warnings; and we’ve allowed the more successful of the takers to call it
- We’ve told the land, “No Sabbath rest for you,” and
believed technology would spare us the consequences.
- We’ve fulfilled Samuel’s prophecy. When the Israelites
first asked for a king, he told the people what a king would do: He will take your sons and assign them to his
chariots and horses, and they will run before his chariot. He will also
appoint from among them his commanders of groups of a thousand and of a
hundred soldiers. He will set them to do his plowing and his harvesting,
and to make his implements of war and the equipment of his chariots. He
will use your daughters as ointment-makers, as cooks, and as bakers. He
will take the best of your fields, vineyards, and olive groves, and give
them to his officials. He will tithe your crops and your vineyards, and
give the revenue to his eunuchs and his slaves. He will take your male and
female servants, as well as your best oxen and your asses, and use them to
do his work. He will tithe your flocks and you yourselves will become his
slaves. (1 Samuel 8:11-17)
We've done all that. If we
were only the presidents, we would have been impeached by now, but how do you
impeach a whole kingly people?
When Jesus announced, “The Kingdom of God is upon you,” he added, “Repent,
change your minds.” A mind change about what leadership is would be a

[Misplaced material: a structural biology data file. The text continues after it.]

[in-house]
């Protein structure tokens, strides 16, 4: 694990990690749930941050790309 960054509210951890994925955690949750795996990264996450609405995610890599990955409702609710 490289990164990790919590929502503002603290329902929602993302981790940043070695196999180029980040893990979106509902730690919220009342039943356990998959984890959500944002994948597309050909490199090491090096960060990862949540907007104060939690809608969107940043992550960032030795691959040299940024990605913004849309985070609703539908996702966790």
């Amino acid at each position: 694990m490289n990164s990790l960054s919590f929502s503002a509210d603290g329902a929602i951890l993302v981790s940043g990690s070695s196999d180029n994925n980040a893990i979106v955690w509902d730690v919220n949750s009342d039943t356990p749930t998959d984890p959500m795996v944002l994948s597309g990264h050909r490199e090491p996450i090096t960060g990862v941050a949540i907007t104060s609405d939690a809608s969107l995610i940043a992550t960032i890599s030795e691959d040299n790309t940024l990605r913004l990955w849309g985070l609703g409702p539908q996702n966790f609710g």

revolution. Jesus said those who want to be rulers must be servants. Jesus took
his model of servant leadership right out of his own scriptures: “I am the good
shepherd.” (At that time in Israel nobody
looked less like a king than the shepherds.) He added, “I know my sheep and
mine know me. I call them each by name.” There's an old idea that naming is
controlling, but this doesn't sound anything like that. The Bible goes further
and dares anyone to follow: Jesus the shepherd is also the “lamb that was
slain,” recalling the Passover lamb and deliverance from slavery.
There's another model of leadership that we can get from the Bible’s very first
rulers. They aren’t kings, and they're before even Adam and Eve. They’re the
sun and the moon. The first time the word “rule” appears in the Bible, is when
God makes the “greater light” to rule the day and the “lesser light” to rule
the night. I can’t imagine the moon telling the stars, “Do whatever I say”; but
I can imagine something like “See, this is the way to do it.” And I can imagine
the sun saying to the sky (which has its own light according to Israelite
science), “Nice work! That’s the way to shine.” Coming from the sun, that would
be credible praise.
Eco-Christians tend to like the myth where God puts Adam and Eve in the garden
to take care of it. They're not too happy with the one where God gives the man
and the woman “dominion over the fish of the sea and over the birds of the air
and over every living thing that moves upon the earth.” But if the first
humans, whoever they were, and all those to follow had followed the example of
the sun and moon, Adam and Eve’s “kingdom” wouldn’t have been a problem
ecologically or any other way. I can imagine old King Sun rejoicing to see
these new beings taking over the reins and shining in ways he (the sun) never
could, and everybody, including the new servant-leaders, looking forward to
God’s next brilliant idea.